THEATRE / Seeking a second opinion: Paul Taylor on the first of two revivals of Pinero's Trelawny of the Wells

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It's unclear quite what we've done to deserve it, but London is being treated to two revivals of Trelawny of the Wells within the space of a few weeks. First comes Toby Robertson's production (just opened at the Comedy Theatre) to be followed, before you can say Arthur Wing Pinero, by John Caird's version at the National in the New Year. Hard to see, though, how this amiable, sentimental comedy could be re-appraised once, let alone twice.

Certainly a jolting transplant to Fascist Italy, say, or present-day Belfast, is categorically not on in this instance, since no play is more firmly rooted in time or place. Written in 1898, it looks back with affectionate amusement at the theatre world of the 1860s when the false histrionics and vapid rodomontade, which had become characteristic of the regime at Sadler's Wells, came under challenge from the new realist school. Its representative in the comedy is Tom Wrench, a young playwright based on Tom Robertson, author of such 'cup-and-saucer' dramas as Society and Caste. The charm of Pinero's piece comes from the nostalgic, wry way it recognises that the innovations of one age become the cliches of the next, and that all pushers get the push, too, in their turn.

Given the theme, it's an ironic quirk of Robertson's disappointing production that, by and large, the younger members of the cast are roundly outclassed by the old guard. In the first half, for example, Margaret Courtenay is a hilarious, ostrich-feathered dragon of a grande dame, her experience of playing some 13 tragedy queens lending a remark like 'I am going to remove my bonnet' the booming, fateful sound of, say, 'I am going to liberate Carthage'. But in the second, reduced now to the job of wardrobe mistress, she rises to true tragic dignity of a kind in her stunned but stoic realism about the changing times.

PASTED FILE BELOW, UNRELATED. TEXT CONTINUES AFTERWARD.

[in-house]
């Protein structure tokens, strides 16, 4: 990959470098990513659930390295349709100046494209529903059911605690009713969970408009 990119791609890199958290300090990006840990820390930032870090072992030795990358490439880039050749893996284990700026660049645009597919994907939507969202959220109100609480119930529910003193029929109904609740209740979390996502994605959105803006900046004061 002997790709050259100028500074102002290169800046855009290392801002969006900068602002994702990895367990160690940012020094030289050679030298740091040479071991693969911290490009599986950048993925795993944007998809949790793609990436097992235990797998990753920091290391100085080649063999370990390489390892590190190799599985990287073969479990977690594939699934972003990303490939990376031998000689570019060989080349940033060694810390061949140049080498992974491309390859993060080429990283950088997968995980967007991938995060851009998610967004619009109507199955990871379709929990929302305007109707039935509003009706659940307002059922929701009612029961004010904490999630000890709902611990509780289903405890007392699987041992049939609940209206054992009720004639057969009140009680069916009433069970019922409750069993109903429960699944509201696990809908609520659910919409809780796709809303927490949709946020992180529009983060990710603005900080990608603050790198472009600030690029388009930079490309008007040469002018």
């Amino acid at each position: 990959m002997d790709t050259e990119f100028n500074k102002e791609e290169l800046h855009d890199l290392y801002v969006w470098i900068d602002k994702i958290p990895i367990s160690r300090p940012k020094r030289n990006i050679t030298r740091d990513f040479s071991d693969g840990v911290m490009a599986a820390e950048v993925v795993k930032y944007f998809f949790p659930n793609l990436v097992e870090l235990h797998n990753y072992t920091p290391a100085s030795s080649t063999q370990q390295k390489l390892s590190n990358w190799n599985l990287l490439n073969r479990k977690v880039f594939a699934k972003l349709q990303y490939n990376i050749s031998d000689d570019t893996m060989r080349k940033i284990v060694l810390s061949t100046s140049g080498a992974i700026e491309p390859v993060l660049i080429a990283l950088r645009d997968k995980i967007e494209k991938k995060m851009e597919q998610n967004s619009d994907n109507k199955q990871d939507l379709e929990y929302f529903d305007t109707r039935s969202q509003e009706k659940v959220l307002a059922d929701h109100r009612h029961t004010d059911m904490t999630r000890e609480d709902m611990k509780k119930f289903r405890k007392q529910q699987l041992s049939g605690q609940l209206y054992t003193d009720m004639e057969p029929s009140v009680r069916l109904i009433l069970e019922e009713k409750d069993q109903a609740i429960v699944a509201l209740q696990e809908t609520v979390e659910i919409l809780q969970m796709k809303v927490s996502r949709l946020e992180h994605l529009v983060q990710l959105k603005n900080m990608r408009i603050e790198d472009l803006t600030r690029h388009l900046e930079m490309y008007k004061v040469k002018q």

Michael Hordern deepens in a comparably moving way as Sir William Gower. Playing the repressive vice-chancellor, put out that his grandson is engaged to an actress, he does his bemused bloodhound routine to wonderfully comic effect (the doddery groaning between lines has developed into a language in its own right). A man who makes the call for whist sound about as jolly as a summons to family prayers, his Sir William reacts to the intrusion of music into the house with the nervous despondency of someone presiding over the collapse of civilisation as we know it. He's vividly partnered by Janet Henfrey as his lugubrious-faced, like-minded sister. In the later scene, though, where his grandson's fiancee shows him her souvenirs of Edmund Kean and accidentally triggers memories of his impulsive youth, Hordern hauntingly lets you see an old, shaken man suddenly confronted by a bleak vista of missed opportunities and roads not taken.

Among the younger crowd, only Oliver Parker makes a decisive impact, as a charmingly out-at-elbow and impetuous Wrench. Lacking the right spirit, Helena Bonham Carter gives the sort of performance that makes you pine to be in the restricted visibility seating as jaunty Imogen Parrot, star-turned-theatre-manager. Ms Bonham Carter doesn't so much cut a dash as shred it to bits, her very bark of laughter sounding false and phoney. As the actress-fiancee, Sarah Brightman is too sweetly genteel from the outset to convince us that she's improved by meeting 'real' people in Cavendish Square. Some of the theatre folk are characterfully played but they don't have the raffish company-feel which John Caird brought to the Crummles scenes in Nicholas Nickleby. Come to think of it, perhaps London does need a second Trelawny.

For booking details see London Theatre Guide, below.

(Photograph omitted)

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